Shilling:

That was a very low dollar, very innovative solution to be as safe as they could with what they had. On the other end of the spectrum is we're designing new elevators. There are all kinds of new control technologies out there where instead of going to the elevator lobby and entering an elevator and pushing a conventional button, before you even get to the lobby, there's a panel where you can enter where you want to go. That panel then looks at where are the elevators in the building are, directs you to a specific one, and controls how many participants are in that elevator. That particular car delivers you to the floor without ever having to touch anything within the elevator itself. So there is a lot of technology coming out to address that situation. But we have a whole lot of existing elevators that we're going to have to be creative with. What are we going to do for those specific cases?

Host:

The economic forecasts for the office market are pretty bleak right now. What opportunities does Stantec see?

Shilling:

Again, communicating with our clients, there's a lot of waiting to see what happens. I will say that when I left the office back at the beginning of the year, I never expected that we would be gone this long. It has perpetuated far longer than I ever expected.

Shilling:

I think everybody's in a holding pattern to see where this is going. Is there going to be an additional infection rate here in the fall? As the weather gets colder and the humidity level drops, are we all going to be more susceptible to the virus? I think it's going to be another six months of what we're seeing, but I really think that there is a real desire for offices to open back up and for people to at least get back into the office in some way so that we can continue what we're doing. We're surviving just fine, but we are not thriving. We need to do additional things that we're not doing now, such as getting new people into the workforce. That isn't possible remotely like we're doing.

Host:

From an engineering perspective, is it going to more retrofit and renovation work in the office market in the short to mid-term?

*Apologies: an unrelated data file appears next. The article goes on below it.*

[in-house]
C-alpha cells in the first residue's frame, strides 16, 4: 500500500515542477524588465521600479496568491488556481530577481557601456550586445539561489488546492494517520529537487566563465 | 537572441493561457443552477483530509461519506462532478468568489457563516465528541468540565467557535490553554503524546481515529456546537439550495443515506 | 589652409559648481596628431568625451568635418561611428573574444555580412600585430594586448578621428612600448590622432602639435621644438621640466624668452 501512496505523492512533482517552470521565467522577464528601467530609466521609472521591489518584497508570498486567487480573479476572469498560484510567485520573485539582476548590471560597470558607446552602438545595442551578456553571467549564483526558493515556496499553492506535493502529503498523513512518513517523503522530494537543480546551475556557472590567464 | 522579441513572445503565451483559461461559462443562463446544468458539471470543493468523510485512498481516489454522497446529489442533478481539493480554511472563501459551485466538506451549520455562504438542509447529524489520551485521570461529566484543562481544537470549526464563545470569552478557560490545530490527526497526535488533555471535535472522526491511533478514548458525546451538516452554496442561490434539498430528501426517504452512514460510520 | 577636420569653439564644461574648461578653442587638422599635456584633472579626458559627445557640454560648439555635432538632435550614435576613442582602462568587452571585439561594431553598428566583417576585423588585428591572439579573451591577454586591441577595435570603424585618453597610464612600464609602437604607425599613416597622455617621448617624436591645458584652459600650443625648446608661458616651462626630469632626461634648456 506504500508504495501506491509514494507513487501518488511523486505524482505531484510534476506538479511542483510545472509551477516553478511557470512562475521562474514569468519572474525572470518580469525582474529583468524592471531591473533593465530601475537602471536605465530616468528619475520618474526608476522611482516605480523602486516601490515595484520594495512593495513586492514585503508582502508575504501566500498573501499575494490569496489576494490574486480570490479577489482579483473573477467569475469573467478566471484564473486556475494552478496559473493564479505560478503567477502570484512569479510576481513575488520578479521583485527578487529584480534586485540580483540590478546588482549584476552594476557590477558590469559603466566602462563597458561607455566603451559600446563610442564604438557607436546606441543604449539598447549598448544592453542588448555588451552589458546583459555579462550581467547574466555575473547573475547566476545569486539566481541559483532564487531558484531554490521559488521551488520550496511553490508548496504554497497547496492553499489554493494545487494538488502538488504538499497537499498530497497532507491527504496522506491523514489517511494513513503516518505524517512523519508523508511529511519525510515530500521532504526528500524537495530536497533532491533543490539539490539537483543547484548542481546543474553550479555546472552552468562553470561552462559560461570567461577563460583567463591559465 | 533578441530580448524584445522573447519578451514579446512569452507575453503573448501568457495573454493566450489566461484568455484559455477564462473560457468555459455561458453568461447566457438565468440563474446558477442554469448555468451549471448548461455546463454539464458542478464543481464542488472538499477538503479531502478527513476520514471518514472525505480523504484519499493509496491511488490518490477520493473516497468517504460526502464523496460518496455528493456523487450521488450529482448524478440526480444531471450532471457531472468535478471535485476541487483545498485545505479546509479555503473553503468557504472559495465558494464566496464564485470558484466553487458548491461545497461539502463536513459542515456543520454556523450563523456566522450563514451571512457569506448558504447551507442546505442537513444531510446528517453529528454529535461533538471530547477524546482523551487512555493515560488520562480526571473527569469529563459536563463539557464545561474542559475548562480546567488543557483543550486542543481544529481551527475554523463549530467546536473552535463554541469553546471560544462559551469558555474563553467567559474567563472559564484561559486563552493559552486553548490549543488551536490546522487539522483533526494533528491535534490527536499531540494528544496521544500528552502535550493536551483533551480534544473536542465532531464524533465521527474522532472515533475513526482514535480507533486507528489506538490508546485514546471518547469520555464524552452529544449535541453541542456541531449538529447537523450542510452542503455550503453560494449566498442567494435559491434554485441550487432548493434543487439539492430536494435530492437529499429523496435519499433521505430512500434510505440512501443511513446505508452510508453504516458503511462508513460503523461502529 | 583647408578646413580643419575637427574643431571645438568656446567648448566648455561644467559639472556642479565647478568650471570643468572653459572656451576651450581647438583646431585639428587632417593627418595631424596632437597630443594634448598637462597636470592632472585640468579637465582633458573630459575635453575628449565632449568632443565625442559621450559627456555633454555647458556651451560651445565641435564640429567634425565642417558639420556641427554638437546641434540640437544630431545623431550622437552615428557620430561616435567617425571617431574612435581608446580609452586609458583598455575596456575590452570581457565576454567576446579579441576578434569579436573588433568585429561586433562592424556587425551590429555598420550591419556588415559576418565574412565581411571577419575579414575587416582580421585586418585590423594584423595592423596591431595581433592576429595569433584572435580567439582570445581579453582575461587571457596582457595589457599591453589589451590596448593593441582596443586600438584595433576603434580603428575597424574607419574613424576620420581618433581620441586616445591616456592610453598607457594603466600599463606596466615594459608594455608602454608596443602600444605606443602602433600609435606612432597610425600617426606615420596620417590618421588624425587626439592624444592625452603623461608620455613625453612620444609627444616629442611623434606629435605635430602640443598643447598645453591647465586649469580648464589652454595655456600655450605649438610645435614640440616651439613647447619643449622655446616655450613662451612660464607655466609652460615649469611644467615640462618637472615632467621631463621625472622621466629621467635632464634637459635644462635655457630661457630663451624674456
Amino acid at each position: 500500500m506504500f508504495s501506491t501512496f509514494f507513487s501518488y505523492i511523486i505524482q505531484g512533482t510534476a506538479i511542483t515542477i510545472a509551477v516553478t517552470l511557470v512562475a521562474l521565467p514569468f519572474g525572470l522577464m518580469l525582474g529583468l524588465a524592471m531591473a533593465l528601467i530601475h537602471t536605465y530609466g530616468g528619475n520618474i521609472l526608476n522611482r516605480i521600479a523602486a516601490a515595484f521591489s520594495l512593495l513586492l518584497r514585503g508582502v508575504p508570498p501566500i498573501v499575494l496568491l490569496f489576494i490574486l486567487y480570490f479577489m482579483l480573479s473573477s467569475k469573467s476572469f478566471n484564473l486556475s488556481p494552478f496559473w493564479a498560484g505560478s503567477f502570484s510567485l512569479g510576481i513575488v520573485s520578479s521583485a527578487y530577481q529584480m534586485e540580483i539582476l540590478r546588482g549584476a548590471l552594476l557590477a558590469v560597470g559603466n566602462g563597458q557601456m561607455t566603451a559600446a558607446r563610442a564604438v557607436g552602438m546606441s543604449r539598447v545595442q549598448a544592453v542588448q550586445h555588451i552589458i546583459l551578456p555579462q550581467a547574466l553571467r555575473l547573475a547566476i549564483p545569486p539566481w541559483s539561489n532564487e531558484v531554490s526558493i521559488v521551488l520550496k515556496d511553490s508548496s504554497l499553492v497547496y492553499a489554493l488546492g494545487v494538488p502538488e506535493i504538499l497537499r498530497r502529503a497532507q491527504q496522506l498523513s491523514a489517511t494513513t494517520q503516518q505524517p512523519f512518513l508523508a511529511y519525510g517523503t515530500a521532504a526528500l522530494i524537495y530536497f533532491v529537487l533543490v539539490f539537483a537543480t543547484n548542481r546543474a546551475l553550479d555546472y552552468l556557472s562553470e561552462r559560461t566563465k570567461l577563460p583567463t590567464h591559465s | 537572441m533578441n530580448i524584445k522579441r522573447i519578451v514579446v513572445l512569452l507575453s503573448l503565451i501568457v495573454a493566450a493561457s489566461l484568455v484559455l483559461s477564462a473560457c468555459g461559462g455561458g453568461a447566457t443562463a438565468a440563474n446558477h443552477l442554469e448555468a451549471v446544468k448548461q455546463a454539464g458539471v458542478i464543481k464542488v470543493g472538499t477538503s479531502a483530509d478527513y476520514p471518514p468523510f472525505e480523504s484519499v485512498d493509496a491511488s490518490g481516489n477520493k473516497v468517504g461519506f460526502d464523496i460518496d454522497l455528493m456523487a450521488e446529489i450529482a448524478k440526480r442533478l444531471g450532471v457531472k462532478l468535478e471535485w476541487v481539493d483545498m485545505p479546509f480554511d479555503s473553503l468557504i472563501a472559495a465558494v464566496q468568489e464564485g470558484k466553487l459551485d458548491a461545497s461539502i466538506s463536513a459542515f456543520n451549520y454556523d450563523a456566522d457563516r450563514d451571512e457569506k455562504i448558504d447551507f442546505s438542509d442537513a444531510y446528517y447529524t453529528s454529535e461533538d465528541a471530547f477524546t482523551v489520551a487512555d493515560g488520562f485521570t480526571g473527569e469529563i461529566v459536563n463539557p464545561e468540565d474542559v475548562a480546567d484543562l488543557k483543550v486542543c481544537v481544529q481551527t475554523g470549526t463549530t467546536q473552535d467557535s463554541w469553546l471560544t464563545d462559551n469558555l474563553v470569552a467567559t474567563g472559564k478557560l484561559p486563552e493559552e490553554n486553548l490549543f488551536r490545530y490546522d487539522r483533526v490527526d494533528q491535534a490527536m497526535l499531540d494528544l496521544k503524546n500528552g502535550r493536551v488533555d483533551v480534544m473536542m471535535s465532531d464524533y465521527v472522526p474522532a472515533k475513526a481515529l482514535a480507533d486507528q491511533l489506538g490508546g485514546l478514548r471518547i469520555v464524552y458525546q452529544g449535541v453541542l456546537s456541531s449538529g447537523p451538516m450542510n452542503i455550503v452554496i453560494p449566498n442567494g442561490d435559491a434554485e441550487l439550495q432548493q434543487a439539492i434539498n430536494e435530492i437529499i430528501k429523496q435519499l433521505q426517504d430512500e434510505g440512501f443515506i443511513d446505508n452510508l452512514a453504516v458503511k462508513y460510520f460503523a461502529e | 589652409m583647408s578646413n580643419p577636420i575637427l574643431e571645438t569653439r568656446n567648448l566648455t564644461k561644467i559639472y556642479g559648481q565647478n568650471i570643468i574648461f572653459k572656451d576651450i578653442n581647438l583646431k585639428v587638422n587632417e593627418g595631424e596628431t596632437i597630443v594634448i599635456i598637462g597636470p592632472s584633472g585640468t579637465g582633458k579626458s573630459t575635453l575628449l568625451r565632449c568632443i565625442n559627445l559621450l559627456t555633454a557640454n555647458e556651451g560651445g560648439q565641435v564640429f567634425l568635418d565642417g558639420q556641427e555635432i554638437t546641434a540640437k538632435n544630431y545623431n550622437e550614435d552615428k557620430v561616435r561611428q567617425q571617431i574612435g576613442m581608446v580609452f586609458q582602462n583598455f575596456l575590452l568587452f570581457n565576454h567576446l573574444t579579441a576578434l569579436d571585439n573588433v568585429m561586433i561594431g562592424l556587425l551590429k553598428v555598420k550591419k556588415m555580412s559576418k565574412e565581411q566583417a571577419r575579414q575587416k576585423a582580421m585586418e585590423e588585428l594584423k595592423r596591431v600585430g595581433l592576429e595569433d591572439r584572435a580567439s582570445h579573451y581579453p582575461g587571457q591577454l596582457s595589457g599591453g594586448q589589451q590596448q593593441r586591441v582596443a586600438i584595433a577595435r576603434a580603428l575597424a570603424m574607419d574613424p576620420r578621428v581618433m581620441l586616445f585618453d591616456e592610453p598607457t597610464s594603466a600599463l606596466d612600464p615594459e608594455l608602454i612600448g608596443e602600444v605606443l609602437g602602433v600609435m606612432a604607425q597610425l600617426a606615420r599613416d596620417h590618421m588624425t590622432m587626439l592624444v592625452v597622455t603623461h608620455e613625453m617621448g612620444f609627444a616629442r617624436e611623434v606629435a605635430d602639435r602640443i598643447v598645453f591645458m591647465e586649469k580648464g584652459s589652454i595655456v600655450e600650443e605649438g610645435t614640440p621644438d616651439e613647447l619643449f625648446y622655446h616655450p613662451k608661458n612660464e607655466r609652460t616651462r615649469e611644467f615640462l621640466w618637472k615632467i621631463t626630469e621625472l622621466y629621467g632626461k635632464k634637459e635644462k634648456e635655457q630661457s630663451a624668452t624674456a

Shilling:

I do. Yes. We're going to have to take a look at the existing systems. We're going to assess them. Are they bringing in any outside air or the right amount of outside air? We're going to look at whether all areas of the office have air distribution. Are there any dead spots?. I think we're going to look at whether existing air handling units can support additional filtration beyond where they're at right now. And then I think we're going to be looking at, can we apply things like UV lighting to sterilize the airflow? Can we employ things like bipolar ionization within the airstream to sterilize the airstream? Ionized hydrogen peroxide has onto the market that can be independent of the air handling system. There are devices that we can just hang on the wall to deliver these ions to the space, to clean the surfaces, to sterilize the air. There are many, many things out there that I think we can apply without spending a lot of money to make the space safer on a broader scale.

Host:

There's been a lot of talk that one of the impacts of the pandemic will be that the downtown business districts will shrink and the offices will move to the suburbs where there's less density. What is Stantec's view on that?

Shilling:

We're not seeing that. We're seeing that companies are still going to make the decision on where they want to locate their offices based upon serving their clients and where it makes the most sense for their office to be. I think what you're going to see is the opportunity for employees to choose whether to go into the office more or less independent of where the office happens to be located.

Shilling:

We are not seeing companies changing their business approach. Some of them are hub and spoke where the hub is within the city and the spokes are into the suburbs. Some, some companies choose to do work in the suburbs. That's where their clients are and where they interact. I don't think the specific office location is necessarily going to change. I think it's going to be focused on the ability to give their workforce the opportunity to say, "I'm going to be there all the time," or "I'm not going to be there all the time." And part of that is attracting new talent. The new generation of employees is going to demand the flexibility to say, "I'm going to work from home" or "I'm going to come into the office." And I think that's where companies will find success, in not necessarily changing the office location, but changing what they're asking their employees to do.

Host:

Great. That gives us some good insight into the office market. I appreciate your taking the time to speak with us.

Shilling:

I appreciate it. Thank you for having me.

 

Share | Download(Loading)

Play this podcast on Podbean App